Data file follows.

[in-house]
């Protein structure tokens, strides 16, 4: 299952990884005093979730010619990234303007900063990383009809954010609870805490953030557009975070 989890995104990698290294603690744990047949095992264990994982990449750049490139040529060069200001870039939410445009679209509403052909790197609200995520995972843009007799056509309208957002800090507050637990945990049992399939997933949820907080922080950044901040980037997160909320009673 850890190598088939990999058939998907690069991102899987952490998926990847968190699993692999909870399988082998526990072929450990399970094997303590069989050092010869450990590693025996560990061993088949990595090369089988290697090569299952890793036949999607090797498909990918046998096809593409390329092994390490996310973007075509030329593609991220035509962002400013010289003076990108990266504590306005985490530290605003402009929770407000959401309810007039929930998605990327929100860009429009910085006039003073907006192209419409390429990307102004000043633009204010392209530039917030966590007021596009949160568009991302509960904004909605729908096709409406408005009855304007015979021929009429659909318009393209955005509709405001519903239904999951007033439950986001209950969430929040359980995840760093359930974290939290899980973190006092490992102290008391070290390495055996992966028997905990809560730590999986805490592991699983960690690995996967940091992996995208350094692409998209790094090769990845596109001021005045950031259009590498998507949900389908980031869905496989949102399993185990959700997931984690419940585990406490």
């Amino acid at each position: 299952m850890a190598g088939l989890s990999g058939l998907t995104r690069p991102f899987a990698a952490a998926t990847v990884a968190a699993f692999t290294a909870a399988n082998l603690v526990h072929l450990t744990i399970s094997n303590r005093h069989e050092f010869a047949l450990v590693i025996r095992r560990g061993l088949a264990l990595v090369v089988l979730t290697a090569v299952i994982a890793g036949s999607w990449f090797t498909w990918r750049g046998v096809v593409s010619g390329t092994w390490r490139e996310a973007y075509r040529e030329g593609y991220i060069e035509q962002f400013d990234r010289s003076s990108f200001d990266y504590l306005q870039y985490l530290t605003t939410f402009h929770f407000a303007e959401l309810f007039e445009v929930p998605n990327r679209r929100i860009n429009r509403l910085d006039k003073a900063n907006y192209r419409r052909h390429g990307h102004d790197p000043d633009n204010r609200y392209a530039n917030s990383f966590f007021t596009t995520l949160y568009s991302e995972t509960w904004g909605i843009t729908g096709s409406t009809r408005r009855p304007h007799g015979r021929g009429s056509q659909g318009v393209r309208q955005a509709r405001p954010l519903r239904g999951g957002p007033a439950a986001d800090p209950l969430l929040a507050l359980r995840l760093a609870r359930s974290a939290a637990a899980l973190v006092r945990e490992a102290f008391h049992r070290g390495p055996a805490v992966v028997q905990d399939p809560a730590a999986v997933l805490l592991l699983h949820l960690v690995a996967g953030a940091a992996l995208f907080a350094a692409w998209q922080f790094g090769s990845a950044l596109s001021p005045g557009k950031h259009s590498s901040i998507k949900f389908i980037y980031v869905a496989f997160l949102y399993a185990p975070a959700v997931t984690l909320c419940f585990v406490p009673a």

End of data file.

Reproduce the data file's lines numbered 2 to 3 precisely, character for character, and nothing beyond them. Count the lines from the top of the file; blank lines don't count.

């Protein structure tokens, strides 16, 4: 299952990884005093979730010619990234303007900063990383009809954010609870805490953030557009975070 989890995104990698290294603690744990047949095992264990994982990449750049490139040529060069200001870039939410445009679209509403052909790197609200995520995972843009007799056509309208957002800090507050637990945990049992399939997933949820907080922080950044901040980037997160909320009673 850890190598088939990999058939998907690069991102899987952490998926990847968190699993692999909870399988082998526990072929450990399970094997303590069989050092010869450990590693025996560990061993088949990595090369089988290697090569299952890793036949999607090797498909990918046998096809593409390329092994390490996310973007075509030329593609991220035509962002400013010289003076990108990266504590306005985490530290605003402009929770407000959401309810007039929930998605990327929100860009429009910085006039003073907006192209419409390429990307102004000043633009204010392209530039917030966590007021596009949160568009991302509960904004909605729908096709409406408005009855304007015979021929009429659909318009393209955005509709405001519903239904999951007033439950986001209950969430929040359980995840760093359930974290939290899980973190006092490992102290008391070290390495055996992966028997905990809560730590999986805490592991699983960690690995996967940091992996995208350094692409998209790094090769990845596109001021005045950031259009590498998507949900389908980031869905496989949102399993185990959700997931984690419940585990406490």
């Amino acid at each position: 299952m850890a190598g088939l989890s990999g058939l998907t995104r690069p991102f899987a990698a952490a998926t990847v990884a968190a699993f692999t290294a909870a399988n082998l603690v526990h072929l450990t744990i399970s094997n303590r005093h069989e050092f010869a047949l450990v590693i025996r095992r560990g061993l088949a264990l990595v090369v089988l979730t290697a090569v299952i994982a890793g036949s999607w990449f090797t498909w990918r750049g046998v096809v593409s010619g390329t092994w390490r490139e996310a973007y075509r040529e030329g593609y991220i060069e035509q962002f400013d990234r010289s003076s990108f200001d990266y504590l306005q870039y985490l530290t605003t939410f402009h929770f407000a303007e959401l309810f007039e445009v929930p998605n990327r679209r929100i860009n429009r509403l910085d006039k003073a900063n907006y192209r419409r052909h390429g990307h102004d790197p000043d633009n204010r609200y392209a530039n917030s990383f966590f007021t596009t995520l949160y568009s991302e995972t509960w904004g909605i843009t729908g096709s409406t009809r408005r009855p304007h007799g015979r021929g009429s056509q659909g318009v393209r309208q955005a509709r405001p954010l519903r239904g999951g957002p007033a439950a986001d800090p209950l969430l929040a507050l359980r995840l760093a609870r359930s974290a939290a637990a899980l973190v006092r945990e490992a102290f008391h049992r070290g390495p055996a805490v992966v028997q905990d399939p809560a730590a999986v997933l805490l592991l699983h949820l960690v690995a996967g953030a940091a992996l995208f907080a350094a692409w998209q922080f790094g090769s990845a950044l596109s001021p005045g557009k950031h259009s590498s901040i998507k949900f389908i980037y980031v869905a496989f997160l949102y399993a185990p975070a959700v997931t984690l909320c419940f585990v406490p009673a």